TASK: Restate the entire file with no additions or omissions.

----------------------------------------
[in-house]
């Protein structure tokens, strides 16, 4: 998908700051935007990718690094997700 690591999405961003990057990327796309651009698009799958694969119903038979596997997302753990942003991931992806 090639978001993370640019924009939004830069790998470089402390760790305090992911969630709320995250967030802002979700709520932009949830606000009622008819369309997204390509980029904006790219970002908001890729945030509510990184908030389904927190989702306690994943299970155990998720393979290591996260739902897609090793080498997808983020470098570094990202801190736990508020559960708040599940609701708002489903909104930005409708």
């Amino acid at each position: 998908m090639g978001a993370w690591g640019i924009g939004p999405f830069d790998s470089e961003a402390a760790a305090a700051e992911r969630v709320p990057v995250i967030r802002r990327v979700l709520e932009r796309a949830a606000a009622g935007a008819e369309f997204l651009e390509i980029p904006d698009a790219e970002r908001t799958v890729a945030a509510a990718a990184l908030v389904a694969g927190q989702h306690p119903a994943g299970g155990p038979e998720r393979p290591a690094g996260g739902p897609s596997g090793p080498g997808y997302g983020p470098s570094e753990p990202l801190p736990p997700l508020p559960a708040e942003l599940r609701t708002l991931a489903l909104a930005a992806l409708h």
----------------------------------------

[in-house]
């Protein structure tokens, strides 16, 4: 998908700051935007990718690094997700 690591999405961003990057990327796309651009698009799958694969119903038979596997997302753990942003991931992806 090639978001993370640019924009939004830069790998470089402390760790305090992911969630709320995250967030802002979700709520932009949830606000009622008819369309997204390509980029904006790219970002908001890729945030509510990184908030389904927190989702306690994943299970155990998720393979290591996260739902897609090793080498997808983020470098570094990202801190736990508020559960708040599940609701708002489903909104930005409708």
């Amino acid at each position: 998908m090639g978001a993370w690591g640019i924009g939004p999405f830069d790998s470089e961003a402390a760790a305090a700051e992911r969630v709320p990057v995250i967030r802002r990327v979700l709520e932009r796309a949830a606000a009622g935007a008819e369309f997204l651009e390509i980029p904006d698009a790219e970002r908001t799958v890729a945030a509510a990718a990184l908030v389904a694969g927190q989702h306690p119903a994943g299970g155990p038979e998720r393979p290591a690094g996260g739902p897609s596997g090793p080498g997808y997302g983020p470098s570094e753990p990202l801190p736990p997700l508020p559960a708040e942003l599940r609701t708002l991931a489903l909104a930005a992806l409708h």